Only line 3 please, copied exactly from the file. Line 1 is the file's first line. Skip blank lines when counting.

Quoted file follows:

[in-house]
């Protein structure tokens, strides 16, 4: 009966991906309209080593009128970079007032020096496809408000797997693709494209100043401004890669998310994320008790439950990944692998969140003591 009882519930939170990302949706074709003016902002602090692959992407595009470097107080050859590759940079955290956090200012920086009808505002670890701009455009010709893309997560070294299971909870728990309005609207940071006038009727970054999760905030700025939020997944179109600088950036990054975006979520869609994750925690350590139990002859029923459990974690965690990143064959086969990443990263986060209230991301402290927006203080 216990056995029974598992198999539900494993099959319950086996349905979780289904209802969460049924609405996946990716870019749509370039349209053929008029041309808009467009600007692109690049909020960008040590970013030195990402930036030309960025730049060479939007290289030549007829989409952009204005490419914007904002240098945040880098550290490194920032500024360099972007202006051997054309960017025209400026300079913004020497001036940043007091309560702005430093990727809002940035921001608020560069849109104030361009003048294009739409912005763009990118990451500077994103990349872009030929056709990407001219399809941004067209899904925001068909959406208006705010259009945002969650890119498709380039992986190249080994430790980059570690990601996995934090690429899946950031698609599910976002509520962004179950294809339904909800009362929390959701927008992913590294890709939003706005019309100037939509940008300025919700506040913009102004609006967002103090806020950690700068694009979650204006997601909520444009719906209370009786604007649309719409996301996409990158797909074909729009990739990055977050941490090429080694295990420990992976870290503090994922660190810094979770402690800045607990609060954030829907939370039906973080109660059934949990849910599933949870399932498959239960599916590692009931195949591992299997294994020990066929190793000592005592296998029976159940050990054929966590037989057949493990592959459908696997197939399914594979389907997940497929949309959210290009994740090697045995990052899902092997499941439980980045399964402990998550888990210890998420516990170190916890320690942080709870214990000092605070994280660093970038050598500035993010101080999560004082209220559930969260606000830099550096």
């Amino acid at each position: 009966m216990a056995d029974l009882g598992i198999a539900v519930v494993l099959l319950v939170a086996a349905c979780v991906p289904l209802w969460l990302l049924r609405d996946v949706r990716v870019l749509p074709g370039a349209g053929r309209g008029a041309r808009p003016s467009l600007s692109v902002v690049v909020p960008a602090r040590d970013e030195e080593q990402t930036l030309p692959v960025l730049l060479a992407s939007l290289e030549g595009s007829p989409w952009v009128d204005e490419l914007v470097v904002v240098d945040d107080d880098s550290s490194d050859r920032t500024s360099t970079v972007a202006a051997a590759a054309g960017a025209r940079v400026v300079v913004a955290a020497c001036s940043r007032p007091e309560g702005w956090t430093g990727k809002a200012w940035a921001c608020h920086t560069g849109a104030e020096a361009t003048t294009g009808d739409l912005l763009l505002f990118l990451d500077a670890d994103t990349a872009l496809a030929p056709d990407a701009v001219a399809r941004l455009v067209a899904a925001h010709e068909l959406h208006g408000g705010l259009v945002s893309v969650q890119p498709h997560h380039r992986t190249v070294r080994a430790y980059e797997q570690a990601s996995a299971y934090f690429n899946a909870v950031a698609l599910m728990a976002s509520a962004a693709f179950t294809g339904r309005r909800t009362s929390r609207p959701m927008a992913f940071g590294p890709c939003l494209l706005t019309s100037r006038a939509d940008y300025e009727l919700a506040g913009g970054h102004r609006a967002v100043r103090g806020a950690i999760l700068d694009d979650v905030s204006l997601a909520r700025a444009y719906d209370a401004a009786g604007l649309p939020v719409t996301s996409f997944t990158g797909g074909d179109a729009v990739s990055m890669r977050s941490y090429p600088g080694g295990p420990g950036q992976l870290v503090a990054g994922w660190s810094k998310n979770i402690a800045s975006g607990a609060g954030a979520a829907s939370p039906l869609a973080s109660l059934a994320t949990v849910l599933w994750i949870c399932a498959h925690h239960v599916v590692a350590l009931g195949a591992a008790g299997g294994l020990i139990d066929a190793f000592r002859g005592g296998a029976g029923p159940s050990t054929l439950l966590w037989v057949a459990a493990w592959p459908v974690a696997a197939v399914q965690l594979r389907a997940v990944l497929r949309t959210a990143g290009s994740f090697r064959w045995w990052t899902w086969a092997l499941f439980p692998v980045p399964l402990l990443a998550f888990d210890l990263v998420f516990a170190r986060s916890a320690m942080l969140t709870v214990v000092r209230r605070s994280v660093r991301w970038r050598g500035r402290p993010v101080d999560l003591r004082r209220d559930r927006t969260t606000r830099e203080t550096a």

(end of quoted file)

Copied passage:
């Amino acid at each position: 009966m216990a056995d029974l009882g598992i198999a539900v519930v494993l099959l319950v939170a086996a349905c979780v991906p289904l209802w969460l990302l049924r609405d996946v949706r990716v870019l749509p074709g370039a349209g053929r309209g008029a041309r808009p003016s467009l600007s692109v902002v690049v909020p960008a602090r040590d970013e030195e080593q990402t930036l030309p692959v960025l730049l060479a992407s939007l290289e030549g595009s007829p989409w952009v009128d204005e490419l914007v470097v904002v240098d945040d107080d880098s550290s490194d050859r920032t500024s360099t970079v972007a202006a051997a590759a054309g960017a025209r940079v400026v300079v913004a955290a020497c001036s940043r007032p007091e309560g702005w956090t430093g990727k809002a200012w940035a921001c608020h920086t560069g849109a104030e020096a361009t003048t294009g009808d739409l912005l763009l505002f990118l990451d500077a670890d994103t990349a872009l496809a030929p056709d990407a701009v001219a399809r941004l455009v067209a899904a925001h010709e068909l959406h208006g408000g705010l259009v945002s893309v969650q890119p498709h997560h380039r992986t190249v070294r080994a430790y980059e797997q570690a990601s996995a299971y934090f690429n899946a909870v950031a698609l599910m728990a976002s509520a962004a693709f179950t294809g339904r309005r909800t009362s929390r609207p959701m927008a992913f940071g590294p890709c939003l494209l706005t019309s100037r006038a939509d940008y300025e009727l919700a506040g913009g970054h102004r609006a967002v100043r103090g806020a950690i999760l700068d694009d979650v905030s204006l997601a909520r700025a444009y719906d209370a401004a009786g604007l649309p939020v719409t996301s996409f997944t990158g797909g074909d179109a729009v990739s990055m890669r977050s941490y090429p600088g080694g295990p420990g950036q992976l870290v503090a990054g994922w660190s810094k998310n979770i402690a800045s975006g607990a609060g954030a979520a829907s939370p039906l869609a973080s109660l059934a994320t949990v849910l599933w994750i949870c399932a498959h925690h239960v599916v590692a350590l009931g195949a591992a008790g299997g294994l020990i139990d066929a190793f000592r002859g005592g296998a029976g029923p159940s050990t054929l439950l966590w037989v057949a459990a493990w592959p459908v974690a696997a197939v399914q965690l594979r389907a997940v990944l497929r949309t959210a990143g290009s994740f090697r064959w045995w990052t899902w086969a092997l499941f439980p692998v980045p399964l402990l990443a998550f888990d210890l990263v998420f516990a170190r986060s916890a320690m942080l969140t709870v214990v000092r209230r605070s994280v660093r991301w970038r050598g500035r402290p993010v101080d999560l003591r004082r209220d559930r927006t969260t606000r830099e203080t550096a």